Results of the CheckMate 238 trial presented at ESMO 2017 and simultaneously published in the New England Journal of Medicine demonstrate that adjuvant nivolumab is superior to ipilimumab in patients with surgically resected stage III/IV melanoma who are at high risk of relapse. In this study nivolumab was associated with a statistically longer relapse-free survival (RFS) (p< 0.0001) and a better safety profile than ipilimumab.
Nivolumab and ipilimumab are 2 immune checkpoint inhibitors that are approved for the treatment of metastatic melanoma. Ipilimumab is also FDA-approved as standard of care adjuvant therapy for resected stage III melanoma in the US. This is however not the case in Europe. In a pilot study of 33 patients with resected stage IIIC and IV melanoma, nivolumab was well-tolerated and showed promising survival results in the adjuvant setting. These data formed the basis for CheckMate 238, a randomised, double-blind, phase III trial comparing adjuvant treatment with nivolumab versus standard of care ipilimumab. The trial included 906 patients with stages IIIB, IIIC, and IV resected melanoma who had a greater than 50% risk of relapse over 5 years. Patients were randomised (1:1) to nivolumab 3mg/kg (N = 453) every 2 weeks or ipilimumab 10mg/kg (N = 453) every 3 weeks for 4 doses, then every 12 weeks for up to 1 year, disease recurrence, or unacceptable toxicity. The primary endpoint of the study was RFS, with overall survival (OS) as a secondary objective.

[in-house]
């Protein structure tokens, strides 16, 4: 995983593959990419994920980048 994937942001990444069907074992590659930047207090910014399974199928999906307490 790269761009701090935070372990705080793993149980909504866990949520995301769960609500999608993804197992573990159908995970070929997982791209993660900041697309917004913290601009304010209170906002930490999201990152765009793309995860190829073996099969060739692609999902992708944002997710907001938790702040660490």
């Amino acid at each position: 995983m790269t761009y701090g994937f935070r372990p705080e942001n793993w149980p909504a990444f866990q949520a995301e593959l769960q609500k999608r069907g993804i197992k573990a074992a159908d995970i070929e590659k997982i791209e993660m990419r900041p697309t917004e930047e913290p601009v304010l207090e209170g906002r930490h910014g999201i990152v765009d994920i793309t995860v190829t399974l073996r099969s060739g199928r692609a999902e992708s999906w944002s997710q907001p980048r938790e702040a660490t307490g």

The trial was stopped early by the data safety monitoring committee due to clear evidence of benefit for nivolumab. The planned interim analysis, which occurred at a minimum follow-up of 18 months, demonstrated that the rate of RFS was significantly improved with nivolumab (66.4%) compared to ipilimumab (52.7%), with a hazard ratio of 0.65 (95%CI: 0.51-0.83; p < 0.0001). The median RFS was not reached in either of the study arms. The benefit of nivolumab over ipilimumab in terms of RFS was observed across all prespecified subgroups. In addition to the superior efficacy, there were also fewer treatment-related, clinically relevant adverse events (grade 3/4) in the group of patients treated with nivolumab (14%) compared to those treated with ipilimumab (46%). Adverse events of any grade led to discontinuation in 10% of patients treated with nivolumab and in 43% of patients treated with ipilimumab. Organ systems with the highest frequency of treatment-related, grade 3/4 immune-related adverse events in the nivolumab and ipilimumab arms were gastrointestinal (2.0% versus 16.8%), hepatic (1.8% versus 10.8%), and skin (1.1% versus 6.0%). No deaths due to study drug toxicity were reported for nivolumab, but 2 (0.4%) fatalities were reported with ipilimumab (colitis and medullary aplasia).
An adjuvant trial presented at the ESMO 2016 Congress showed that ipilimumab gave an OS advantage over placebo but it was highly toxic. CheckMate 238 shows that nivolumab is superior to ipilimumab, so extrapolating these results, nivolumab is far better than no adjuvant treatment for high-risk melanoma. Based on the presented results, nivolumab appears to be a superior adjuvant melanoma regimen compared to ipilimumab from every angle: it leads to a better relapse-free survival, has fewer adverse events, and is well-tolerated. Data on OS were still immature at the time of the analysis.
Weber J, Mandala M, Del Vecchio M, et al. Adjuvant therapy with nivolumab (NIVO) versus ipilimumab (IPI) after complete resection of stage III/IV melanoma: a randomized, double-blind, phase 3 trial (CheckMate 238). Presented at ESMO 2017; abstract LBA8_PR.